Health/Food Posts Tagged as 'Court'
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Johnson & Johnson to End Talc-Based Baby Powder Sales in North America
Johnson & Johnson is discontinuing North American sales of its talc-based baby powder, a product that once defined the company’s wholesome image and that it has defended for decades even as it faced thousands of lawsuits filed by patients who say it caused cancer.
The decision to wind down sales of the product is a huge concession for Johnson & Johnson, which has for more than a century promoted the powder as pure and gentle enough for babies.
The company said on Tuesday that it would allow existing bottles to be sold by retailers until they ran out. Baby powder made with cornstarch will remain available, and the company will continue to sell talc-based baby powder in other parts of the world.
Large Study Finds No Link Between Use of Talcum Powder in Genital Area and Ovarian Cancer
McDonald’s Workers File $500 Million Sexual Harassment Lawsuit
On Monday, two women in Sanford, Florida filed a $500 million sexual harassment lawsuit against McDonald's, in hopes of addressing the company's alleged “systemic sexual harassment problem.” Jamelia Fairley, 24, who currently works at the Sanford, Florida location and Ashley Reddick, 28, a former employee, filed their class action lawsuit at a federal court in Chicago, Illinois, where McDonald’s headquarters is located. According to a press release detailing their suit, the two plaintiffs are seeking damages on behalf of not only themselves, but 5,000 women working at more than 100 corporate-run McDonald’s restaurants in Florida as of 2016.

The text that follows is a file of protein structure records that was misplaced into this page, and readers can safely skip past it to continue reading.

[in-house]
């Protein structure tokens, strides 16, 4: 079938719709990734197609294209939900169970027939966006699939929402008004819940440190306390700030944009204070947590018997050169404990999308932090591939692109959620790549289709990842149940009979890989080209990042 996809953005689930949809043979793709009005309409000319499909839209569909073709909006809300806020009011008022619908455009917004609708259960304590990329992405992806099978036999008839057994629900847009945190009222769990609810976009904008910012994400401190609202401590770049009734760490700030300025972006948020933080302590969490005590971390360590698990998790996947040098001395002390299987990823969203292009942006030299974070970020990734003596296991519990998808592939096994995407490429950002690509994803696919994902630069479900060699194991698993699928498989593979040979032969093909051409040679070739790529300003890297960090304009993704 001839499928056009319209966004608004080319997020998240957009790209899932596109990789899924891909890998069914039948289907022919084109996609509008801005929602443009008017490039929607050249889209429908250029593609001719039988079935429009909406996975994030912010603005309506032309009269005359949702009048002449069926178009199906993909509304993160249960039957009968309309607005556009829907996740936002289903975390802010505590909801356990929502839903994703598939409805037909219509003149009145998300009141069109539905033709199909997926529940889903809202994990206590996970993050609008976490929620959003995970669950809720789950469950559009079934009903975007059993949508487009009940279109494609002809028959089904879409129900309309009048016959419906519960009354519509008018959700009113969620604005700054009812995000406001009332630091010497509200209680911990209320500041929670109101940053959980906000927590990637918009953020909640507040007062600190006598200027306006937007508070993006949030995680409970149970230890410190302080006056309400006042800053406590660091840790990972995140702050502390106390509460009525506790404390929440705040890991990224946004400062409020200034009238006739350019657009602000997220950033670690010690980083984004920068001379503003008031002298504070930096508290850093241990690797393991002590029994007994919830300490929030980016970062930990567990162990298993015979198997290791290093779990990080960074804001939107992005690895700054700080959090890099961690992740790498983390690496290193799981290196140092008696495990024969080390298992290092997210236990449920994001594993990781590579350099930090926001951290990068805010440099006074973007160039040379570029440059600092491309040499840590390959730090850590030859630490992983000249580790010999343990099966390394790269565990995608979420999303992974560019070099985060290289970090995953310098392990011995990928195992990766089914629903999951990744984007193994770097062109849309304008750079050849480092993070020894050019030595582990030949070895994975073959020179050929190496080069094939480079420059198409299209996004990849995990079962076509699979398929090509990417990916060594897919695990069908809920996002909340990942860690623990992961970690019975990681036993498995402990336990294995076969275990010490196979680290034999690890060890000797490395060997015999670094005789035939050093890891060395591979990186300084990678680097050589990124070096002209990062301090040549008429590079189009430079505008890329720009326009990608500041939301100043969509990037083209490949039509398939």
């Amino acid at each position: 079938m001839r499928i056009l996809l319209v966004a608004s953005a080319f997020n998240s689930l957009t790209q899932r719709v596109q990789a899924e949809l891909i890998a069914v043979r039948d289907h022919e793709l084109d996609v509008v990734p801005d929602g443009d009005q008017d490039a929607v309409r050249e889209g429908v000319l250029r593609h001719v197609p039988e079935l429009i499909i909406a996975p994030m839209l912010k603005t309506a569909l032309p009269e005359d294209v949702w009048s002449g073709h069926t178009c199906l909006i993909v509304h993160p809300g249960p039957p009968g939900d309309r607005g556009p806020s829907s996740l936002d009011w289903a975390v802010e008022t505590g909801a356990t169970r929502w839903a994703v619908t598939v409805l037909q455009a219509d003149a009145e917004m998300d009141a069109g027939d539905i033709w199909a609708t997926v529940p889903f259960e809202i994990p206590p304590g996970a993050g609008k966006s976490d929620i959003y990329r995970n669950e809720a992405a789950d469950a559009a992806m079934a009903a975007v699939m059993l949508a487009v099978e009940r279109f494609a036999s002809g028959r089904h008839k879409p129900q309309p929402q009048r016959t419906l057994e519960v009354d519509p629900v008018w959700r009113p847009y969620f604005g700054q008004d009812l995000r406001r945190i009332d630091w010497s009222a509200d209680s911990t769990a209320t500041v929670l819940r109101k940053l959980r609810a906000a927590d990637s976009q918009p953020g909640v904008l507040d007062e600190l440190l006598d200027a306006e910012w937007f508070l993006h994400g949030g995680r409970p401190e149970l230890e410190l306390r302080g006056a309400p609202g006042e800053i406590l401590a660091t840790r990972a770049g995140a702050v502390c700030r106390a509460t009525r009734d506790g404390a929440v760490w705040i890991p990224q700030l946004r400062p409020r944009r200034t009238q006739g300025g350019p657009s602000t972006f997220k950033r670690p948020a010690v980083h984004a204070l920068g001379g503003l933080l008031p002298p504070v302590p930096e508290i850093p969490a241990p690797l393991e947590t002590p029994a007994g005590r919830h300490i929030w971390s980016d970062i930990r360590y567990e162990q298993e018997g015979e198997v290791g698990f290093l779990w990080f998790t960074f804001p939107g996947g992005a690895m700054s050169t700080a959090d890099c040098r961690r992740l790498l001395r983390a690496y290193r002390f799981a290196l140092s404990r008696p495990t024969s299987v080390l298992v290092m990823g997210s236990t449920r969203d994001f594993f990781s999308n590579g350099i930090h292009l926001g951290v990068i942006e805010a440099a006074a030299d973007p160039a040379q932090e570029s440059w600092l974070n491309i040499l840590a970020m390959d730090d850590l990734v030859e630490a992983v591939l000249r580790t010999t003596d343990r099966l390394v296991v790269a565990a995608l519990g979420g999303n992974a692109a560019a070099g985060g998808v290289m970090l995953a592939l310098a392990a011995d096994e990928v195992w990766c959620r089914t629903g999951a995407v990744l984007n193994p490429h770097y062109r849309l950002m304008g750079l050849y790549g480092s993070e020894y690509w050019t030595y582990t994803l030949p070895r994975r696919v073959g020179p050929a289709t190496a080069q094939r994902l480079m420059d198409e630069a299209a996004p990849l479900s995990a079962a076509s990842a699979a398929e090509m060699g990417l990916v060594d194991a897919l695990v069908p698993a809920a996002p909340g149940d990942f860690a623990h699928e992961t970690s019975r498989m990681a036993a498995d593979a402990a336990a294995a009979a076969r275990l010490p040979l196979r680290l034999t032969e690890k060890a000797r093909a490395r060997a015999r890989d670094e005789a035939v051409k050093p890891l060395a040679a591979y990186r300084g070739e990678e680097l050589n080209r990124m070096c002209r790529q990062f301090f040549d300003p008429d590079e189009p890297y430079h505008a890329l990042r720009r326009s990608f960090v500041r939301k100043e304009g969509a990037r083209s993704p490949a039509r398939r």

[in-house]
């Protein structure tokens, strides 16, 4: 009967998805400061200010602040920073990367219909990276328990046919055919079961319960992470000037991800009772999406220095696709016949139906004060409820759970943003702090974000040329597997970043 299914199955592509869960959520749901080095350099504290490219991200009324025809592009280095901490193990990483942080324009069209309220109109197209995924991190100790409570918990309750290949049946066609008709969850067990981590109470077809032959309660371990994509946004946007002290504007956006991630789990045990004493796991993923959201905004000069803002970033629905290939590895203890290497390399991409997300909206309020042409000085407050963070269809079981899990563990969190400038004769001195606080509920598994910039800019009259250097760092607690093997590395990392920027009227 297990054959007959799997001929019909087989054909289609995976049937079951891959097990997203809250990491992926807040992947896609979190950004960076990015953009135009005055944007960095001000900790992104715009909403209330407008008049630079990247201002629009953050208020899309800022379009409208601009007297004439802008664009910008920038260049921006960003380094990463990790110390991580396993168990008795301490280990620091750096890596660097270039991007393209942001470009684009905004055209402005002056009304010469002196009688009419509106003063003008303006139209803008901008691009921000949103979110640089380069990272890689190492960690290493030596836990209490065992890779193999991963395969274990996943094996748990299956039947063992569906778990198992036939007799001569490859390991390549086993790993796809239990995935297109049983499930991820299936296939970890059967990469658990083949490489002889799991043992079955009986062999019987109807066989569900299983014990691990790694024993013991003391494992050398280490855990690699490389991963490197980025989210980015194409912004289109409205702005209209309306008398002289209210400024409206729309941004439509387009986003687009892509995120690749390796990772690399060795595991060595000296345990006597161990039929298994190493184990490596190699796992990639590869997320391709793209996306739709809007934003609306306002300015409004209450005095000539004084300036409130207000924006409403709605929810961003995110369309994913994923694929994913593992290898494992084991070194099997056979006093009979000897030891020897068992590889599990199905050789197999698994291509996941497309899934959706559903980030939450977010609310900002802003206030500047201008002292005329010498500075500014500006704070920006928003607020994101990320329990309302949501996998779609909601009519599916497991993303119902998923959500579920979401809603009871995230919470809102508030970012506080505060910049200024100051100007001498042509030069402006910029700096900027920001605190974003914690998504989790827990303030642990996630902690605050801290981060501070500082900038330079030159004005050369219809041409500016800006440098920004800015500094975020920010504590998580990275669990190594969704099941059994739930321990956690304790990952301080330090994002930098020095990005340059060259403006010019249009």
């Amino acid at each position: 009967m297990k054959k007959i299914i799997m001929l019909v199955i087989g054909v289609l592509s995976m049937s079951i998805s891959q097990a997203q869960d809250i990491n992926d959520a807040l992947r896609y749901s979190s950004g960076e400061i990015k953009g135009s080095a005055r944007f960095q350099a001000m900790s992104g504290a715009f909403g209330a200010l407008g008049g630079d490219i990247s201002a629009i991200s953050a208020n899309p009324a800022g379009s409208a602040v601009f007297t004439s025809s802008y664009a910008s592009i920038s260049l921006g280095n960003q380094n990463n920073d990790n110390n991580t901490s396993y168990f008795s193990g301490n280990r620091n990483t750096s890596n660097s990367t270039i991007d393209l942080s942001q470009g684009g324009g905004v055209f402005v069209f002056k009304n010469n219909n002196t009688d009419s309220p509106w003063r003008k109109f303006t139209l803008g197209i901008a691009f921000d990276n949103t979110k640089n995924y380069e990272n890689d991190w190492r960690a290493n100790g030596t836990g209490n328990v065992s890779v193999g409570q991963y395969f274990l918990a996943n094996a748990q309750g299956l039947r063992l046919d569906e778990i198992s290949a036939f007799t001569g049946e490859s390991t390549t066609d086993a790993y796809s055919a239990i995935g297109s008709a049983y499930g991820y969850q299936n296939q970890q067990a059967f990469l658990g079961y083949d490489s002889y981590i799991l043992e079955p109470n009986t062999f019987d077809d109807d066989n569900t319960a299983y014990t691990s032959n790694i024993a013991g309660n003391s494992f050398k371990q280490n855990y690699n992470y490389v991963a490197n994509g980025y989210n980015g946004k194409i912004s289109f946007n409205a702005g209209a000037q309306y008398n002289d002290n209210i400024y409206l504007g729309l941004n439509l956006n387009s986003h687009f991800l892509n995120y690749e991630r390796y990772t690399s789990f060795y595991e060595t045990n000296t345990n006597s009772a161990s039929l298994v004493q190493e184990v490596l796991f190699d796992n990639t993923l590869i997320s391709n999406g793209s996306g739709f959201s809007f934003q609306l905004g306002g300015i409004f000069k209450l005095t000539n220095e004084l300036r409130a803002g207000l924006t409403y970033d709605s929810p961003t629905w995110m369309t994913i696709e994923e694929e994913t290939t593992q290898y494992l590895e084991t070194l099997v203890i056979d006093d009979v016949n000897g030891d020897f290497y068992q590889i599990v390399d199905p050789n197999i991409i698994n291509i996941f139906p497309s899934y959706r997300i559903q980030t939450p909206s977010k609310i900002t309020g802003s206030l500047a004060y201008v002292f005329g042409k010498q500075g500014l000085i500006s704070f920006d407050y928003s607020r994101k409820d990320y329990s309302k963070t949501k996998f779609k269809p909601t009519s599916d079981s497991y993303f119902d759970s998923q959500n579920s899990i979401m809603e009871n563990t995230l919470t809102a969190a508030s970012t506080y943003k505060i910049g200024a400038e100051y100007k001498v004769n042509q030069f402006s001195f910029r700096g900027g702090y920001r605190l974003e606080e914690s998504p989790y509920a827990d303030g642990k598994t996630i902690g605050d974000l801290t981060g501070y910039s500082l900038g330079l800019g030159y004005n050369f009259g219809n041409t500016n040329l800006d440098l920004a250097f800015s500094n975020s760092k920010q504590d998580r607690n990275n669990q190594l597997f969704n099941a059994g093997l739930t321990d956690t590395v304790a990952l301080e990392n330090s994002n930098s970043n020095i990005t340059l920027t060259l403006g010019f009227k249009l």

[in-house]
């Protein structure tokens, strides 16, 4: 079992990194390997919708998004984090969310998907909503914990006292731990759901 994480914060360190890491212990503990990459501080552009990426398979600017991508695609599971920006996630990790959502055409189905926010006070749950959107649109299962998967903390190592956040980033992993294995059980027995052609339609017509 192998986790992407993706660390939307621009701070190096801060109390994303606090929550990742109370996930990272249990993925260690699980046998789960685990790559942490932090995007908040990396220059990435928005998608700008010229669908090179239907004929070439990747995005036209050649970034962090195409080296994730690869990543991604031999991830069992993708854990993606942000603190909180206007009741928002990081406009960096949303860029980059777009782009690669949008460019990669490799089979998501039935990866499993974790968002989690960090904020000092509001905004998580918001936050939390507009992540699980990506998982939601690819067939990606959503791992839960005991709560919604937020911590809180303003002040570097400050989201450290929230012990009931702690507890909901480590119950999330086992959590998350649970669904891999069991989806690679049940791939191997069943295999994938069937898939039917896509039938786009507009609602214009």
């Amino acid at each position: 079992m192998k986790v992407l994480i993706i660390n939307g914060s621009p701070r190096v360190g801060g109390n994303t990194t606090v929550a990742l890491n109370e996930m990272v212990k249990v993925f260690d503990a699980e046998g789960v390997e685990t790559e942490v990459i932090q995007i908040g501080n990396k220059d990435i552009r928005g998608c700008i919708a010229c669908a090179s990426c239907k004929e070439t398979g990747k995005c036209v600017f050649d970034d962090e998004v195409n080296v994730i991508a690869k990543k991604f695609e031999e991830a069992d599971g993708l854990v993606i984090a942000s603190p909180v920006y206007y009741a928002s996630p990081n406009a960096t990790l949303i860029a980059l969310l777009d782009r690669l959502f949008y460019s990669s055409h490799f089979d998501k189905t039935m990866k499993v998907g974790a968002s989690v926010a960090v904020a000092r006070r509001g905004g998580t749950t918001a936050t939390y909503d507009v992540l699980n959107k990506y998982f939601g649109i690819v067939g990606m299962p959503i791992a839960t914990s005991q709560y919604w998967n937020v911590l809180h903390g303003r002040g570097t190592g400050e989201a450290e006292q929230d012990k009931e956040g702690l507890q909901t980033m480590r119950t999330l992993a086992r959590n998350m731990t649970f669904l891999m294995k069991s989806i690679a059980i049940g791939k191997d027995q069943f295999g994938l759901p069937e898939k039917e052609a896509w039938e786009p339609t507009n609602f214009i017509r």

TSA allegedly wanted a trans girl to expose her genitals before boarding her flight
Shocking allegations in a new federal lawsuit accuse the Transportation Safety Authority (TSA) of refusing to allow a transgender 16-year-old girl to board her flight unless she showed an officer her genitals.
Jamii Erway and her mother Kimberly were prevented from boarding their flight out of Raleigh-Durham International Airport in North Carolina in May 2019. The mother and daughter sued earlier this week.
The lawsuit says that when Erway went through the scanner, it set off a false positive. When the teen explained that she is transgender and if they changed the gender marker on the machine everything would be fine, they refused. Instead, the agent called a supervisor.
“Notwithstanding, and for reasons still unknown to plaintiffs, [the supervisor] advised Jamii that she would need to accompany her to a private room, expose herself, and allow [the supervisor] to ‘feel up in there,’ i.e., touch her genitals,” the complaint alleges.
Cuomo urges the NYPD to be 'more aggressive' in breaking up funerals, large gatherings and people 'playing Frisbee in the park' as he raises fines to $1,000 for people who flout social distancing rules